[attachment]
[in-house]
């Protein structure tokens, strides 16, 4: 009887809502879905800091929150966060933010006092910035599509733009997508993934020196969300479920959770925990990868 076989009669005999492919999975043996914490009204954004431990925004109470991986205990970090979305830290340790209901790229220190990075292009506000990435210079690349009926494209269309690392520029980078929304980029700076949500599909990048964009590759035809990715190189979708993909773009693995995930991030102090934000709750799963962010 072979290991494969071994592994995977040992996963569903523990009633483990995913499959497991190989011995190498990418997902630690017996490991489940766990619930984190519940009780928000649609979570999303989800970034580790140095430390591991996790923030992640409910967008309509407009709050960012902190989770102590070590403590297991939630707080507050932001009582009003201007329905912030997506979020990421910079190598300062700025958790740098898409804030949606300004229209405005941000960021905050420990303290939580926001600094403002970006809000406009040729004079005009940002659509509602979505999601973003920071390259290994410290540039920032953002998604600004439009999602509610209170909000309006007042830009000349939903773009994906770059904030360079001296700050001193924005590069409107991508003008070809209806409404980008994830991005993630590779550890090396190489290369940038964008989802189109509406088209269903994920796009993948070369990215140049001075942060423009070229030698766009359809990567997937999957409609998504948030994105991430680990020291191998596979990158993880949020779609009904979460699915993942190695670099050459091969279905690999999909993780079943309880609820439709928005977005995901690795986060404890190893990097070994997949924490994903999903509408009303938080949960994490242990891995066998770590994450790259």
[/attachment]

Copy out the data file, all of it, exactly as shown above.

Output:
[in-house]
């Protein structure tokens, strides 16, 4: 009887809502879905800091929150966060933010006092910035599509733009997508993934020196969300479920959770925990990868 076989009669005999492919999975043996914490009204954004431990925004109470991986205990970090979305830290340790209901790229220190990075292009506000990435210079690349009926494209269309690392520029980078929304980029700076949500599909990048964009590759035809990715190189979708993909773009693995995930991030102090934000709750799963962010 072979290991494969071994592994995977040992996963569903523990009633483990995913499959497991190989011995190498990418997902630690017996490991489940766990619930984190519940009780928000649609979570999303989800970034580790140095430390591991996790923030992640409910967008309509407009709050960012902190989770102590070590403590297991939630707080507050932001009582009003201007329905912030997506979020990421910079190598300062700025958790740098898409804030949606300004229209405005941000960021905050420990303290939580926001600094403002970006809000406009040729004079005009940002659509509602979505999601973003920071390259290994410290540039920032953002998604600004439009999602509610209170909000309006007042830009000349939903773009994906770059904030360079001296700050001193924005590069409107991508003008070809209806409404980008994830991005993630590779550890090396190489290369940038964008989802189109509406088209269903994920796009993948070369990215140049001075942060423009070229030698766009359809990567997937999957409609998504948030994105991430680990020291191998596979990158993880949020779609009904979460699915993942190695670099050459091969279905690999999909993780079943309880609820439709928005977005995901690795986060404890190893990097070994997949924490994903999903509408009303938080949960994490242990891995066998770590994450790259």